The following piece was written by Kathy Chau Rohn, a Vietnamese-American woman with whom we connected through her participation in the 2020 Summits in Solidarity event. Kathy is an avid hiker who has completed her NH-48 and is working on her Winter NH-48, New England 67, and a Vermont Long Trail section hike.
This has been a heavy month, year, and beyond. I am heartbroken and angered by the racist attacks on the AAPI community. Seeing others do nothing or actively turn their heads when they witness this violence is sickening. These horrific events also bring up a lot of fear for myself and for my family that does not dissipate when I head into the mountains to hike.
As a Vietnamese-American woman, I have felt deeply uncomfortable traveling through trail towns and hiking in the White Mountains, particularly in the past year (although, to be clear, anti-Asian racism has existed for far longer). For me, there are two sides of the hiking coin: the meditative and restorative aspects of nature refill my cup, but the insidious impact of racism deplete me. I do not presume that all people hold the same views based on their geographic location. However, after a year of hearing racist and xenophobic phrases like “kung flu,” I can’t help but feel scared when I see Trump flags wave in the towns I stay in or pass through on my way to hike. So, I find myself being overly friendly to others in order to prevent them from hurling racial slurs or dirty looks my way––as though this is my responsibility to bear. I have to mentally and emotionally rev myself up to enter gas stations or stores, fearing that people will think that I am a virus.
People often say that they go into nature to “get away from politics.” But, the reality for many of us is that discussing inclusion in the outdoors is not political. These are my lived experiences no matter where I am physically located or what activity I am pursuing. Recently, I was hiking far enough in front of my husband that a White hiker coming up the trail saw me hiking solo. I stepped aside to give him the right of way, smiled, and said hello. He gave me a brief and unfriendly look, did not say anything or acknowledge my presence and kept going. At first I didn’t think anything of it because I usually give people the benefit of the doubt. Maybe he was just tired, maybe he was avoiding hikers because of COVID, or maybe he had a myriad of other reasons. But, moments later, I heard him actively and jovially engage with my husband, wishing him a good hiking day in a warm voice. Why did he talk to my husband and ignore me? Is it because my husband is White? Why did he give me that look? Is it because I am Asian?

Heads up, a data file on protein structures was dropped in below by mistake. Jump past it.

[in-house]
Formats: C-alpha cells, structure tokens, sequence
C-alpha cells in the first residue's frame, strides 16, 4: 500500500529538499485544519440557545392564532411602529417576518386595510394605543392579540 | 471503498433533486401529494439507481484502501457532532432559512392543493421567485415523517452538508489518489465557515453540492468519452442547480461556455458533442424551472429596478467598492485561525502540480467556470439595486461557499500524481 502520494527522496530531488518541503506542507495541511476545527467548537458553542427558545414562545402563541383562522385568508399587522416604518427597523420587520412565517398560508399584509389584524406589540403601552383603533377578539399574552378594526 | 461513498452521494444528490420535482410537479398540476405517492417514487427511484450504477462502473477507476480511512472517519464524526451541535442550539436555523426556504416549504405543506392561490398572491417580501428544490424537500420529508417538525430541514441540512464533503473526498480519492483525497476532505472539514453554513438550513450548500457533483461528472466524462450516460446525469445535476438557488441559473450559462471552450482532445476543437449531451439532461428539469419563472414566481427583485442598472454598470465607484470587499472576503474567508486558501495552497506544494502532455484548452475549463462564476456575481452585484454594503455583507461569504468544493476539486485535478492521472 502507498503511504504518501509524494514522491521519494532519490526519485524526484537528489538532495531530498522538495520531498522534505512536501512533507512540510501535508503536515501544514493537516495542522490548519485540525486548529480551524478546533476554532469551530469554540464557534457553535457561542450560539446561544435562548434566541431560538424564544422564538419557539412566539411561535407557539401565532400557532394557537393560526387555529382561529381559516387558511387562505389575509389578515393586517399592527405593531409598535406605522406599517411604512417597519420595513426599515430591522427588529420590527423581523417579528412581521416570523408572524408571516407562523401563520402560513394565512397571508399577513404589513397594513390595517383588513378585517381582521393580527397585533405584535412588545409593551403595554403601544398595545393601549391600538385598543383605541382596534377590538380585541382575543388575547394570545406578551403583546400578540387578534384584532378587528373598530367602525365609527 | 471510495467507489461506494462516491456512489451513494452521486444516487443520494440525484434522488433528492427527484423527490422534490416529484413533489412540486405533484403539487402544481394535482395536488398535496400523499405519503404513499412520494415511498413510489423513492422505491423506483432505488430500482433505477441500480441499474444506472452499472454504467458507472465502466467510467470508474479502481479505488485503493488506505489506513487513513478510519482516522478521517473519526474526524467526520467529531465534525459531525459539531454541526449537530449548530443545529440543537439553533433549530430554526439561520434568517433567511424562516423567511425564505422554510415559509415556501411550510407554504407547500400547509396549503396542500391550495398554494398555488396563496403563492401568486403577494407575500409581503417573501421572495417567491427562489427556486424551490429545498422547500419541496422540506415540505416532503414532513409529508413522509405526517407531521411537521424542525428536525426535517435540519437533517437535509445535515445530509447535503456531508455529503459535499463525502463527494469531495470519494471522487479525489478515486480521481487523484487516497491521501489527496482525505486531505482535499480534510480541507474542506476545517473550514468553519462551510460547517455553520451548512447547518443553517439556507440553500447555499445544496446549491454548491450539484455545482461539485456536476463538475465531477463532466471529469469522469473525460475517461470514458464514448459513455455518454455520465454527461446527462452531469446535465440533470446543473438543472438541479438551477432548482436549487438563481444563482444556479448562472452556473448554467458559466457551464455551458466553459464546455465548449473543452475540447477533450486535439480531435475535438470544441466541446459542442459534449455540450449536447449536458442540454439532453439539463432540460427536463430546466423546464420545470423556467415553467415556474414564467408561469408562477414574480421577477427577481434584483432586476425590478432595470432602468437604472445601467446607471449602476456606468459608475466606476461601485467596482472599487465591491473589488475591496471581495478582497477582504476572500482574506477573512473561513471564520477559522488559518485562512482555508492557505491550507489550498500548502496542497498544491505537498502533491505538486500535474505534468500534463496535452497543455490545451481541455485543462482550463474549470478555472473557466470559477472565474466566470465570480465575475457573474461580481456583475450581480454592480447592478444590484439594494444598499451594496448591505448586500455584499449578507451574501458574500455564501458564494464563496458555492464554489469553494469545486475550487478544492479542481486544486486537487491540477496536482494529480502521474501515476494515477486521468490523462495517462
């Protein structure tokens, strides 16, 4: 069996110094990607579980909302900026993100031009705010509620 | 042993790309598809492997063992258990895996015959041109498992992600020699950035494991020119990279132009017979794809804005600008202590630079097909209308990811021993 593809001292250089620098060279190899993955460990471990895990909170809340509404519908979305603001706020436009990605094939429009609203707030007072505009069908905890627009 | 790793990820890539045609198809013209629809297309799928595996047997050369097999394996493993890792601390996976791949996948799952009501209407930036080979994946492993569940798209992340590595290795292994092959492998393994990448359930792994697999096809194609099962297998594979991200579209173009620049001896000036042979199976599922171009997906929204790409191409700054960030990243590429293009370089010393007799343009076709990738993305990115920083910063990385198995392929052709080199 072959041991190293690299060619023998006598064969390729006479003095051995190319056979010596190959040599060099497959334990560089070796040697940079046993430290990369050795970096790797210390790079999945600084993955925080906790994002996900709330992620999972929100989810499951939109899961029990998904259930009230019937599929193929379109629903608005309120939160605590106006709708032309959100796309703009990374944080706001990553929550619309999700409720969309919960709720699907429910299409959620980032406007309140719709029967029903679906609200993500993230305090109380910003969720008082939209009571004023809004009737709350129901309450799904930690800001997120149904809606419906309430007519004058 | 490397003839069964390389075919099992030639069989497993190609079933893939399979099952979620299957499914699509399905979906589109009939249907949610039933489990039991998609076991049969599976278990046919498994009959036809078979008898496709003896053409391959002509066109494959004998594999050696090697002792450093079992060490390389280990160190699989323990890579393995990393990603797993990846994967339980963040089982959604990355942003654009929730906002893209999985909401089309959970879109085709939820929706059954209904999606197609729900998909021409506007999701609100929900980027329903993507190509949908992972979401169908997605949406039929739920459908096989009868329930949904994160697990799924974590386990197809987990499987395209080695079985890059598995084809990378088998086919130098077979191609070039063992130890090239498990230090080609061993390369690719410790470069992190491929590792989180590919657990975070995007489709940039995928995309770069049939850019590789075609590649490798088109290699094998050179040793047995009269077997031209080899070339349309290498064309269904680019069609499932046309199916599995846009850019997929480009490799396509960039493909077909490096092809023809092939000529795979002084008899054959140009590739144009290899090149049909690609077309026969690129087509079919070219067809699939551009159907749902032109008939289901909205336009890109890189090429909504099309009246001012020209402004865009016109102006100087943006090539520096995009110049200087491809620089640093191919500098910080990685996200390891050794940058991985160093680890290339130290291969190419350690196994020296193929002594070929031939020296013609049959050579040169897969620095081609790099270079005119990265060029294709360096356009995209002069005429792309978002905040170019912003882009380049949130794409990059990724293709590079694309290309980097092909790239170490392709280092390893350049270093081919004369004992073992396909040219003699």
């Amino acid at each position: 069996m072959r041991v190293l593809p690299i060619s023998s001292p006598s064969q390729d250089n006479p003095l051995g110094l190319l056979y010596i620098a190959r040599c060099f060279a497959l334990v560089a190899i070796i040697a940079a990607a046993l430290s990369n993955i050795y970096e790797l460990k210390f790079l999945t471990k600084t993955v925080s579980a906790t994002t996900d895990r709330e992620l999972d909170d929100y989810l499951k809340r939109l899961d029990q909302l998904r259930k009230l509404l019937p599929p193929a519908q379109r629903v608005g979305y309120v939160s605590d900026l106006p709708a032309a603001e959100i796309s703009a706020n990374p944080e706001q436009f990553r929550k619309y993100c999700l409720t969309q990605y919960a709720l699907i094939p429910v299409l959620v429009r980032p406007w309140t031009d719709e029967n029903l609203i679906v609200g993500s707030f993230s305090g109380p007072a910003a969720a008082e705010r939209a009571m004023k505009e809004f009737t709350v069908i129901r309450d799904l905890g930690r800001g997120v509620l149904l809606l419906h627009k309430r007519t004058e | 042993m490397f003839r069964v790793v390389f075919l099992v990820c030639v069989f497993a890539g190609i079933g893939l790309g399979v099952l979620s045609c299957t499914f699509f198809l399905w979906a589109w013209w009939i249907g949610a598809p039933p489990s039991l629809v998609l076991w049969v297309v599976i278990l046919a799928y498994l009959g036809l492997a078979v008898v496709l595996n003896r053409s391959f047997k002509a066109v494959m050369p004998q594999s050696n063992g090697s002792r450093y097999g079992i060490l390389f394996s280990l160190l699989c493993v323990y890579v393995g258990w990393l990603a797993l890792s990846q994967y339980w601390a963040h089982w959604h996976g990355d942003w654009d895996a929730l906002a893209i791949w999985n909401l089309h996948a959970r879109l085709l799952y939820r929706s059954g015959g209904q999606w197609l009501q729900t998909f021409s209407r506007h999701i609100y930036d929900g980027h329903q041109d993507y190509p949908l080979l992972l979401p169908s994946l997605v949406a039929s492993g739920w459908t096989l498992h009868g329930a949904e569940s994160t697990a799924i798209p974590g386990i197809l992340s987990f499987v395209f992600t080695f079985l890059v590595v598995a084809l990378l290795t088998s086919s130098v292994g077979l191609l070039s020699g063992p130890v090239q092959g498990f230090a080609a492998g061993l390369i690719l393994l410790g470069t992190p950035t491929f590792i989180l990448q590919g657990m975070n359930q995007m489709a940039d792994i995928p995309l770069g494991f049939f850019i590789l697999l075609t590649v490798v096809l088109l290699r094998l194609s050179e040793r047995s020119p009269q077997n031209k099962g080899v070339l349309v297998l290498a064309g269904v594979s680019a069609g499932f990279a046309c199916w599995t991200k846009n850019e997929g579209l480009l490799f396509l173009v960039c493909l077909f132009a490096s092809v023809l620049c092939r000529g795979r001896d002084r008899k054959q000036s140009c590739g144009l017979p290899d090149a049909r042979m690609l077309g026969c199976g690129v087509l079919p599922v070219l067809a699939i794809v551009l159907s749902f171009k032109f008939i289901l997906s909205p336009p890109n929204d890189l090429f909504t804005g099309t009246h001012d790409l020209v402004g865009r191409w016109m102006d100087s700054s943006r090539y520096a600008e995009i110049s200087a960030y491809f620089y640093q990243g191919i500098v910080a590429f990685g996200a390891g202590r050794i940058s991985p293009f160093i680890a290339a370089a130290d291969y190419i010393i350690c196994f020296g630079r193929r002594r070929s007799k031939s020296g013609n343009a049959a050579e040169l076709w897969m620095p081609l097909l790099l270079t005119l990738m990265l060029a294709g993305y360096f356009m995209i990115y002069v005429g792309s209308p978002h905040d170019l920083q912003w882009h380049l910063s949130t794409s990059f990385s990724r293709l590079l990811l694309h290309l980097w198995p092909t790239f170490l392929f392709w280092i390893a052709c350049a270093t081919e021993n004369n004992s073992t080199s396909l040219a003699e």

These seemingly small instances build on one another and ultimately make me question whether I belong in certain places and in the hiking community in particular. I didn’t say anything after this, just as I have not said anything about all of the times people made fun of my Vietnamese name, called me “chink,” or pulled their eyes into a slant during my lifetime. I stayed quiet out of fear that people would just say I am being overly sensitive or that anti-Asian racism doesn’t exist in the outdoors. This is the perniciousness of racism and white supremacy––they make us believe that our experiences as Asian Americans are not important. They erase us and our voices. But, I will not be silenced any longer.
We must speak out and share our stories, even if it is uncomfortable. We must include Asian Americans in our anti-racism. We must unite and work across racial groups to dismantle systems of oppression to make all spaces truly accessible and welcoming for all. Right now, we are falling short. Stopping AAPI hate must happen everywhere, including in the outdoor community.